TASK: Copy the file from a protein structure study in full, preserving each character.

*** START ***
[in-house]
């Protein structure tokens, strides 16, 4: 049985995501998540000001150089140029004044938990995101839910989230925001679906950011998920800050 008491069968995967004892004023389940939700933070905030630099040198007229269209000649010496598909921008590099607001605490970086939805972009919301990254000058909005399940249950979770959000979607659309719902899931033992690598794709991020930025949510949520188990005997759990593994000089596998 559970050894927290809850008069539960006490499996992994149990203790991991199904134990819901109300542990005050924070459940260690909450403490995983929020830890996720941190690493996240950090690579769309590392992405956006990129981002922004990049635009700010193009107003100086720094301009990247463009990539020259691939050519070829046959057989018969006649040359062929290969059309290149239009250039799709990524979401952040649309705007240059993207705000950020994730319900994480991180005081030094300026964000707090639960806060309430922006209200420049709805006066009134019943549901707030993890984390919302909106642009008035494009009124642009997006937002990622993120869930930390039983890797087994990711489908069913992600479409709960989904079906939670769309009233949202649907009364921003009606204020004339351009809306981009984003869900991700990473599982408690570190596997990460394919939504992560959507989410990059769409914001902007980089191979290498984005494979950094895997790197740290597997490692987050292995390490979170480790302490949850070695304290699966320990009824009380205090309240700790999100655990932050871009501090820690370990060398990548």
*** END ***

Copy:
[in-house]
């Protein structure tokens, strides 16, 4: 049985995501998540000001150089140029004044938990995101839910989230925001679906950011998920800050 008491069968995967004892004023389940939700933070905030630099040198007229269209000649010496598909921008590099607001605490970086939805972009919301990254000058909005399940249950979770959000979607659309719902899931033992690598794709991020930025949510949520188990005997759990593994000089596998 559970050894927290809850008069539960006490499996992994149990203790991991199904134990819901109300542990005050924070459940260690909450403490995983929020830890996720941190690493996240950090690579769309590392992405956006990129981002922004990049635009700010193009107003100086720094301009990247463009990539020259691939050519070829046959057989018969006649040359062929290969059309290149239009250039799709990524979401952040649309705007240059993207705000950020994730319900994480991180005081030094300026964000707090639960806060309430922006209200420049709805006066009134019943549901707030993890984390919302909106642009008035494009009124642009997006937002990622993120869930930390039983890797087994990711489908069913992600479409709960989904079906939670769309009233949202649907009364921003009606204020004339351009809306981009984003869900991700990473599982408690570190596997990460394919939504992560959507989410990059769409914001902007980089191979290498984005494979950094895997790197740290597997490692987050292995390490979170480790302490949850070695304290699966320990009824009380205090309240700790999100655990932050871009501090820690370990060398990548």